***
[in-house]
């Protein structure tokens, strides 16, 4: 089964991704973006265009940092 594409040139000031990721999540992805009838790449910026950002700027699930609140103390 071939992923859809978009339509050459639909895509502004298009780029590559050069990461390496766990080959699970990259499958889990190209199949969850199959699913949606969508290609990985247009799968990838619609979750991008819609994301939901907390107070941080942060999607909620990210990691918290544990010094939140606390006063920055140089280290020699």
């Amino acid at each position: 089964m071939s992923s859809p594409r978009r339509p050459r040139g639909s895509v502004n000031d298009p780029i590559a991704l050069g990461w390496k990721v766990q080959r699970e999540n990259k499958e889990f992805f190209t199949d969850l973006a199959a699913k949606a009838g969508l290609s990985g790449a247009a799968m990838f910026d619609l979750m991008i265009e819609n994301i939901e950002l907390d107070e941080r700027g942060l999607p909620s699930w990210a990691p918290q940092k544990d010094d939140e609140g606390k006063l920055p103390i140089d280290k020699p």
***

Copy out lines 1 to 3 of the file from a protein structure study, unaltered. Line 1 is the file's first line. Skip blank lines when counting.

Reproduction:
[in-house]
């Protein structure tokens, strides 16, 4: 089964991704973006265009940092 594409040139000031990721999540992805009838790449910026950002700027699930609140103390 071939992923859809978009339509050459639909895509502004298009780029590559050069990461390496766990080959699970990259499958889990190209199949969850199959699913949606969508290609990985247009799968990838619609979750991008819609994301939901907390107070941080942060999607909620990210990691918290544990010094939140606390006063920055140089280290020699």
């Amino acid at each position: 089964m071939s992923s859809p594409r978009r339509p050459r040139g639909s895509v502004n000031d298009p780029i590559a991704l050069g990461w390496k990721v766990q080959r699970e999540n990259k499958e889990f992805f190209t199949d969850l973006a199959a699913k949606a009838g969508l290609s990985g790449a247009a799968m990838f910026d619609l979750m991008i265009e819609n994301i939901e950002l907390d107070e941080r700027g942060l999607p909620s699930w990210a990691p918290q940092k544990d010094d939140e609140g606390k006063l920055p103390i140089d280290k020699p």